In the next shot you can see my 'under development' quarter rudder setup. It borrows ideas from the setups on Garys Fiji Easy Riders and Va'a Motu, although mine is admittedly not as sorted or pretty. It starts with two lateral struts, the lower passes through the hull, the upper sits above the gunwales. On the right a bridging piece of ply makes my outboard bracket (you can see that in the first shot above). On the left is the rudder. A couple of 40mm hinges attach to a simple pine board, about 250x250mm, which the rudder (NACA 0009) pivots from. The nut for the galv pivot bolt is embedded in a wooden 'knob' like the leeboard (actually this is 'beach-repaired', larger knob screwed on top of a smaller one... usually it looks just like the leeboard one). This is on the inboard side so it will loosen rather than tighten if the rudder hits anything, and it is easier to reach from inside the boat here. The pine board has a short arm screwed to it projecting forward, joined to a connecting arm, then to a short central tiller. These 3 arms pivot on short galv bolts, a bit of electrical tape wound on the threads before putting the nuts on stops them loosening and falling off and allows adjustable friction in the steering. My tiller extension is a length of 20 by 10mm wood (white), joined to tiller with poly rope: knot - tiller - knot - tiller extension - knot. The tiller is short but the rudder has some "lead" so tiller load seems OK. The blue line attached to the front end of the tiller is spectra, this is the start of my prototype 'pedal' steering system. You can see the line running left and right to fixed blocks on gunwales and the heading forward from there.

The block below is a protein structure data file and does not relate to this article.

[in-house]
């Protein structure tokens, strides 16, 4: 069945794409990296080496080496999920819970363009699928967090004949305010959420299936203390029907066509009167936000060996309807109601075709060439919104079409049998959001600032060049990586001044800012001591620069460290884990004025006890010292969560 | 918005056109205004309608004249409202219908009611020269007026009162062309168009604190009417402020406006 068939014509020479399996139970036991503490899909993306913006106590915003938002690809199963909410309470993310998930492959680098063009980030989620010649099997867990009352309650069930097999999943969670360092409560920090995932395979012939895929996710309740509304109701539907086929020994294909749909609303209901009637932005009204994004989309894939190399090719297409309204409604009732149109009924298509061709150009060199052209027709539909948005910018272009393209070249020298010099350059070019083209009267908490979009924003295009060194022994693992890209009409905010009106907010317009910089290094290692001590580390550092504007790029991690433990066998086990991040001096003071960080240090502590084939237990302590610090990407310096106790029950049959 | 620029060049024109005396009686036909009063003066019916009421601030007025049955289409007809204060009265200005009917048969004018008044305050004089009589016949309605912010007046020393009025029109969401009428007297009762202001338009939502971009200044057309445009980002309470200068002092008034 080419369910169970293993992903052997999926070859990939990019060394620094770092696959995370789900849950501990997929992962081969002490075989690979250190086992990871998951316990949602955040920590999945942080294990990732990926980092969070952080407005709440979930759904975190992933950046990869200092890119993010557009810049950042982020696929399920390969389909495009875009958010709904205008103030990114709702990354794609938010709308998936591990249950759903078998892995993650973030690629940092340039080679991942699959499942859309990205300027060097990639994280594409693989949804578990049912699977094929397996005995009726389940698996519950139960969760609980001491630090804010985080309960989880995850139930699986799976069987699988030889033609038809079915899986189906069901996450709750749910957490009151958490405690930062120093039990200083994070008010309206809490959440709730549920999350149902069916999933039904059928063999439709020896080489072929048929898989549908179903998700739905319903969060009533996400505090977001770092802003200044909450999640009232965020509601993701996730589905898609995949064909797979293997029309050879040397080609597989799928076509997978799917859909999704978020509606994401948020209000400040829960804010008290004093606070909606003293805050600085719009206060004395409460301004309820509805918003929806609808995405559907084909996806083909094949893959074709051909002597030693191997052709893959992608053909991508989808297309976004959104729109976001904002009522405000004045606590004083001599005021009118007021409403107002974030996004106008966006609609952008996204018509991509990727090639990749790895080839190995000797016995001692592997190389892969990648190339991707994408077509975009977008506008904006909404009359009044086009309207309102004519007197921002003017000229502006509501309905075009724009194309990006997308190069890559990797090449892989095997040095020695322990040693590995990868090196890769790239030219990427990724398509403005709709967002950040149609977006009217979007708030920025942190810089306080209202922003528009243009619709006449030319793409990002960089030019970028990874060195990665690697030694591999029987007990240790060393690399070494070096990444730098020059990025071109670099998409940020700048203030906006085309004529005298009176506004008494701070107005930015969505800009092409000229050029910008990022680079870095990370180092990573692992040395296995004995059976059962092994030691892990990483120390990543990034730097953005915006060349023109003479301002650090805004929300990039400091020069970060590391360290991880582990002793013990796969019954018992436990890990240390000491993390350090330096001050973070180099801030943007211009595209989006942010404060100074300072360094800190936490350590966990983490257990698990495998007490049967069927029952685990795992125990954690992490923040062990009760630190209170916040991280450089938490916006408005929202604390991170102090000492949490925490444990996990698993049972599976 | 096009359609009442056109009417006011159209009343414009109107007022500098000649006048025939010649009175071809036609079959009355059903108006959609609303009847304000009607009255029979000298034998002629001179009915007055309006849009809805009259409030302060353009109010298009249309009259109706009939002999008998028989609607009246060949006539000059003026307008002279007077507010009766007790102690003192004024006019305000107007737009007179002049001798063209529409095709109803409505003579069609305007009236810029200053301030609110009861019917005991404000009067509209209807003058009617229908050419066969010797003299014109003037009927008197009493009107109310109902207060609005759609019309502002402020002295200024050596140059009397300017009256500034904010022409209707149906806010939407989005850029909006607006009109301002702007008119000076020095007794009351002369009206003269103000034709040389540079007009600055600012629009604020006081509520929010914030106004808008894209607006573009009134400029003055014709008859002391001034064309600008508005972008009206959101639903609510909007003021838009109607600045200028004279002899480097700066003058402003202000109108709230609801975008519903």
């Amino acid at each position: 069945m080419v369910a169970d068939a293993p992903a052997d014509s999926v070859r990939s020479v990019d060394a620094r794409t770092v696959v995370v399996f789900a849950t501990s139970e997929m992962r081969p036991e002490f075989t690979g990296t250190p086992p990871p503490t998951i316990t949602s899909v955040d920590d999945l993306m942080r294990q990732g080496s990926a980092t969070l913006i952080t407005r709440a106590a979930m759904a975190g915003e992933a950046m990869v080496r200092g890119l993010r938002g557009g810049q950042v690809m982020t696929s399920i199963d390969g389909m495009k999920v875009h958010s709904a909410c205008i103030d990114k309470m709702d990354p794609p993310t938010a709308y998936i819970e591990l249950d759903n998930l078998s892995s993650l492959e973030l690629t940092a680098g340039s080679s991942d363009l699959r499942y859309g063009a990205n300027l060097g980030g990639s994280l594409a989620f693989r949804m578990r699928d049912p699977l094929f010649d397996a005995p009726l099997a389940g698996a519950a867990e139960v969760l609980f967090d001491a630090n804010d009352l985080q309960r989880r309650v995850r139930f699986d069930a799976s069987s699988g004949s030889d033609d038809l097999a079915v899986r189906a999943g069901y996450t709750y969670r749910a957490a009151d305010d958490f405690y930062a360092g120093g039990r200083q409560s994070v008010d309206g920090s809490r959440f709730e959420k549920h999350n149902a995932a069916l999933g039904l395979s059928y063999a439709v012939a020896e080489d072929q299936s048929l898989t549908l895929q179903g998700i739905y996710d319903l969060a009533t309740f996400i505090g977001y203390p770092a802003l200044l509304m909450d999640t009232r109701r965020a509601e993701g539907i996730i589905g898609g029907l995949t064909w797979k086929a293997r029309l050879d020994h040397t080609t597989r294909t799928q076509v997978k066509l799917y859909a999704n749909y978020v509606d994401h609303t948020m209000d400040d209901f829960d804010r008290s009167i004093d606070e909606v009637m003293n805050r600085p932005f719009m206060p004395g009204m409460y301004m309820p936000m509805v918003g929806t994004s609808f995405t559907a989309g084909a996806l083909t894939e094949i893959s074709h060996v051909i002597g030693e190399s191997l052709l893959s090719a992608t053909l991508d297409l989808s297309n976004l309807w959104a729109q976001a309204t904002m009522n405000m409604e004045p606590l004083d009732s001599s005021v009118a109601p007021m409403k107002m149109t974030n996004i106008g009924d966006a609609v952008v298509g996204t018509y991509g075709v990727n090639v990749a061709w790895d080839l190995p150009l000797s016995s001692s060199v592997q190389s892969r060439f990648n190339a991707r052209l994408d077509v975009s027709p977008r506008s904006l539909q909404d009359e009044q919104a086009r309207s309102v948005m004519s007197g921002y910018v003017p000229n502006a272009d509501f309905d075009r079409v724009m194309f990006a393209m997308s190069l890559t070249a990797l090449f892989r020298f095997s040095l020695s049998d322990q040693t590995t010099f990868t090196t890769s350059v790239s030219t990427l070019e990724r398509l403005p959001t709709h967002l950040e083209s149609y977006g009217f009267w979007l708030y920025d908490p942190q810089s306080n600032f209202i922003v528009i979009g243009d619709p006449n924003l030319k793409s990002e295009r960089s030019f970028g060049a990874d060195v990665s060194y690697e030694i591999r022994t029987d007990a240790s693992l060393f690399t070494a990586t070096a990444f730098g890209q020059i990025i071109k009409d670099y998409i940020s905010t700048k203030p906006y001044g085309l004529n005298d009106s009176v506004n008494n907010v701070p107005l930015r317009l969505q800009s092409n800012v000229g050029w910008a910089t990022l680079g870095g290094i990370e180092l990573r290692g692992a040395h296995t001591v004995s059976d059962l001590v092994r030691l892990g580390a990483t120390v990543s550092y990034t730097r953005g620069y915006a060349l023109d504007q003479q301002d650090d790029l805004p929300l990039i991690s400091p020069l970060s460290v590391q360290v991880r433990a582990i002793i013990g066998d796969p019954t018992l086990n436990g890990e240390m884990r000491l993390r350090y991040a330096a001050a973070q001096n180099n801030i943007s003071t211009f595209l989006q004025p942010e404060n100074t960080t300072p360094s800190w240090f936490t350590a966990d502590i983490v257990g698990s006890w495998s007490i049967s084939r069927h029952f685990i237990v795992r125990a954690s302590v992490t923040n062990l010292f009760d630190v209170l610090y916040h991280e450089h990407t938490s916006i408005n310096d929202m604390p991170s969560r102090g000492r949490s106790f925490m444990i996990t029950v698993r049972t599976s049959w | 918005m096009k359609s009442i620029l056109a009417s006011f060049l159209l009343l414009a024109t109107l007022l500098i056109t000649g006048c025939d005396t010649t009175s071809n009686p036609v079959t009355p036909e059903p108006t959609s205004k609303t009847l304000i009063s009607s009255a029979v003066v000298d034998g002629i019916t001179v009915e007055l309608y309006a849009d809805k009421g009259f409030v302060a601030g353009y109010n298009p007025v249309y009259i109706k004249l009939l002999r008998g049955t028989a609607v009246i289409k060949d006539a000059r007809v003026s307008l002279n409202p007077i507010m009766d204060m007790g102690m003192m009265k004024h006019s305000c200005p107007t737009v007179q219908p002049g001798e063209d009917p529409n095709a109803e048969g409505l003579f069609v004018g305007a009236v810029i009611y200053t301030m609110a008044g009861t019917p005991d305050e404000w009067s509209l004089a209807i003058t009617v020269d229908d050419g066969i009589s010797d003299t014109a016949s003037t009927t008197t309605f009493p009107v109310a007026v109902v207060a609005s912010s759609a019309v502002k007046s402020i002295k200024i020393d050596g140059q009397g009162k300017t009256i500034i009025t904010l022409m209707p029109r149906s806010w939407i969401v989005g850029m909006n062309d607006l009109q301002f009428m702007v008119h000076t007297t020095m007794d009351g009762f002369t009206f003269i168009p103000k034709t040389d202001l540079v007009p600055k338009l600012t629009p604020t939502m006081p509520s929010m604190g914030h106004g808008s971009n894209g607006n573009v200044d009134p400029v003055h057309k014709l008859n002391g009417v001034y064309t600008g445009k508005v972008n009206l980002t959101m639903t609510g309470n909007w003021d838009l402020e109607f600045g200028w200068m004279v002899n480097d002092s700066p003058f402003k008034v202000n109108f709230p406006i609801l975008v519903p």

Here is the business end of the steering system - genuine "sticks and string" technology here. Yep, its a stick, with a hole drilled in each end. The blue spectra lines are tied off with my take on the 'adjustable grip hitch' : this is simply a loop about 6" long tied off with series of 3 or 4 half hitches (use more hitches on more slippery rope). You can push on the set of half hitches to slide along the line and adjust line length but it has enough friction to hold there. So my 'pedals' are adjustable for leg length and steering balance ! The stick hangs from the back of the forward seat on a short length (6 to 8") of red line (spectra). This line also has an adjustable grip hitch so 'pedals' are height adjustable too ! This line attaches with a small carabiner clip to an eye screwed in the back of the seat. This allows me to unclip, roll the blue lines onto the stick, and stow under rear seat if I want it all out of the way. I reckon this is a genius low tech solution, and having foot steering makes paddling so MUCH easier. A final important detail, initially I did not have the red 'suspension line' just the stick with the two blue lines which was a definite foot trap hazard (and a bit awkward to use). That short red 'suspension' line makes it much safer and 'more better'. Anyway I always carry a knife on me, and someday I will probably make actual pedals which would be safer and look a bit more professional.